Ohio2006 Blog

News, analysis, and comments on Ohio elections.

Sunday, November 26

Redfern/Bennett Road Show - Part Two

Four days ago I wrote a post about a panel discussion featuring ODP Chair Chris Redfern and ORP Chair Bob Bennett in Beachwood, Ohio on November 21st. That entry covered the introduction and opening remarks. This part reports on most of the question-and-answer session, including a few bombshells (like Bennett quantifying how many GOP legislators county chairmen are gay, and separately calling some of them GOP legislators "complete idiots").

Alan Melamed started the Q & A by asking each to give the other party advice about how to proceed under the changed conditions of the next few years. Bennett advised Democrats that "when you control so many offices, you need to keep the in-fighting down." The problem stems not so much from the officeholders themselves as from their "agents," i.e., "hired help and campaign managers." It is "inevitable" to have "clashing ambitions" among these players, and the resulting squabbles and turf battles are counterproductive to governance. Redfern advised the Republicans to "serve with humility" and "listen to the people on Main Street first."

Redfern said of the next two years that "our work is not done." In 2008 there will be 16 Ohio Senate seats up for election, of which 16 are held by the Republicans and 6 of those are swing districts. In the Ohio House, 7 Republicans were elected or re-elected by less than 1,400 votes. Thus, the party plans to push hard to make more electoral gains. However, the two parties have the "shared goal" of "bringing jobs and attracting corporations to Ohio," so Redfern hopes the parties can advance a legislative agenda toward these ends. Bennett remarked that as painful as it may be to hear, "manufacturing jobs are not coming back." Ohio therefore needs to address jobs of the future." The "Third Frontier" initiative was a good start, he said.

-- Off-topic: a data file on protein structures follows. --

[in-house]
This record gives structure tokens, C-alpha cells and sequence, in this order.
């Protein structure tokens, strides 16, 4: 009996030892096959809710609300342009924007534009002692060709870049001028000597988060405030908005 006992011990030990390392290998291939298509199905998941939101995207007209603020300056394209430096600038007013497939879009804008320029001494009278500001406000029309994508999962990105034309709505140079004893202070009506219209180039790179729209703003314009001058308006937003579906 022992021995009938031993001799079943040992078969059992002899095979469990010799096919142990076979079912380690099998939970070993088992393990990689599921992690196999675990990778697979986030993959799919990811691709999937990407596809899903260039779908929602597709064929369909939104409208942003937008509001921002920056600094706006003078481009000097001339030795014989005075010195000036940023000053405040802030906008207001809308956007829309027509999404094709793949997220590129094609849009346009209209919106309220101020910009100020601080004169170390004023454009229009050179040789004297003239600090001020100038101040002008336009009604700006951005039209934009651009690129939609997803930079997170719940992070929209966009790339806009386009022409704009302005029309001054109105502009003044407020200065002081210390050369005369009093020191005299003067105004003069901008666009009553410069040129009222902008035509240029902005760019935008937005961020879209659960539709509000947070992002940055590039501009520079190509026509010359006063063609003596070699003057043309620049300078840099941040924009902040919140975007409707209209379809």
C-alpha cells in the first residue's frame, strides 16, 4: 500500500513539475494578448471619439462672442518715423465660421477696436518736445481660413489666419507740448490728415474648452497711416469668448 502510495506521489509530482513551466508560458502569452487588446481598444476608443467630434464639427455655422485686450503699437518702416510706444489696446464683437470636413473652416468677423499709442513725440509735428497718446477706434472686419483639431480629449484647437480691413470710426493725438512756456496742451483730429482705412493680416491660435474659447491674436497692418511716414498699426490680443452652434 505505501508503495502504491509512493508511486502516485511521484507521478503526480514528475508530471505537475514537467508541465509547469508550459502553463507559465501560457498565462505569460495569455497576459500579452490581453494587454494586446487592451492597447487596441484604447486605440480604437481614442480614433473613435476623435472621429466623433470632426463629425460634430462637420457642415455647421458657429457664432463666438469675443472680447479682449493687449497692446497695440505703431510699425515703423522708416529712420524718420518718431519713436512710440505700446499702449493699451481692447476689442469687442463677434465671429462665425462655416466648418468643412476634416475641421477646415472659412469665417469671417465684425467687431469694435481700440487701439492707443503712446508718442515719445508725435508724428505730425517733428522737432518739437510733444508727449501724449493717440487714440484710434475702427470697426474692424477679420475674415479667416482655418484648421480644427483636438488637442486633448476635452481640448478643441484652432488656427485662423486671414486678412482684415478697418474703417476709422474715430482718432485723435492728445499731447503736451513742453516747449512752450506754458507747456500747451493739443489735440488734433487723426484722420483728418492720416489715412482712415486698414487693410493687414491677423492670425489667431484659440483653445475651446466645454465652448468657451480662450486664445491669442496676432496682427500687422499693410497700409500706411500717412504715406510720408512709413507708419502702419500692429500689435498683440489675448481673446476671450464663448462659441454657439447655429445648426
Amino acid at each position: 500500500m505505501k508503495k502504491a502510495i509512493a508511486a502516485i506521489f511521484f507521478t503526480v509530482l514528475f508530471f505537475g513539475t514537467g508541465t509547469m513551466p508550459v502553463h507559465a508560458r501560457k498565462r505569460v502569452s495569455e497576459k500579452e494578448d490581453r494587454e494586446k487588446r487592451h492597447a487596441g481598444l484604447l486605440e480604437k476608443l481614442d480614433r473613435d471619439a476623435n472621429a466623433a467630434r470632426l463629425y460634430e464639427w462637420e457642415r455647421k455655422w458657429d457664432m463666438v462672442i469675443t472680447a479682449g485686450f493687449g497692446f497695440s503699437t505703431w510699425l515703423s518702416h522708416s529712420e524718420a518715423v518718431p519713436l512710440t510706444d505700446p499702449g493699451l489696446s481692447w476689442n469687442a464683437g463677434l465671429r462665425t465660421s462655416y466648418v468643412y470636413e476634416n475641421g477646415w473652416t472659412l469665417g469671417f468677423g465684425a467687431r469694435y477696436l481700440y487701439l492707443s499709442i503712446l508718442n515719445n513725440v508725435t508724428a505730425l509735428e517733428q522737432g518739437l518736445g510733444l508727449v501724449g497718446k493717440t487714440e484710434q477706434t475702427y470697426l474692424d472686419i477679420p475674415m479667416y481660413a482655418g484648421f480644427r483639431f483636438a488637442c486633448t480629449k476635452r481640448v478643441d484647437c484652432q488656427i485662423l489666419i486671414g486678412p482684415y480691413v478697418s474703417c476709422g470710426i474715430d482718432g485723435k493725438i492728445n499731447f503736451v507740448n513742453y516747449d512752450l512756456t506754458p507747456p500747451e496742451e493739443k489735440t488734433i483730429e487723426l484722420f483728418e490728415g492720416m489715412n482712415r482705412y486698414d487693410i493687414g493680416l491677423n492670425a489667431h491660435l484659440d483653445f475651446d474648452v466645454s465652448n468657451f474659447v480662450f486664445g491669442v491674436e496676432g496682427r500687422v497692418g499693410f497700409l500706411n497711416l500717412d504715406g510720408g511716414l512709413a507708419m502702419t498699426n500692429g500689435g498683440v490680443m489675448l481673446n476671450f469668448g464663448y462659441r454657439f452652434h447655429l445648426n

Asked about the idea of bipartisan (or non-partisan) redistricting, Bennett issued a strikingly pointed denunciation of the current partisan redistricting process. Control of the Apportionment Board (which consists of the Governor, Secretary of State, Auditor, and appointees of the majority and minority parties in the General Assembly) and the scientific use of computers to create precisely tailored districts "has not helped the Republican Party," he declared. "I have some complete idiots in those 75% Republican districts." There are better legislators in close districts than in districts packed with partisan voters of one stripe, he said, because in the latter kind the candidates "don't have to listen to anyone" to get elected. The bipartisan redistricting bill that was introduced into the Ohio House in 2005 (House joint Resolution 13), he said, could be a good bill "if tweaked." The problem with the Reform Ohio Now redistricting plan (defeated at the ballot box in 2005) was that competitiveness was the only criterion, at the expense of community of interest.

Redfern responded by attacking HJR 13 because the final arbiter would have been the Ohio Supreme Court, a body now staffed entirely by Republicans. Redfern said he hopes to push a three-part reform plan:
1) No elected officials on the Apportionment Board;

2) Extend term limits from 8 to 12 years; and,

3) Public financing of General Assembly and Congressional races, because "we have to take the money out of this process."
Bennett shot back that 75% of the public opposes public financing of political campaigns, but Redfern replied that 75% opposed term limits. It takes "courage and political capital" to implement unpopular but needed reforms, he added.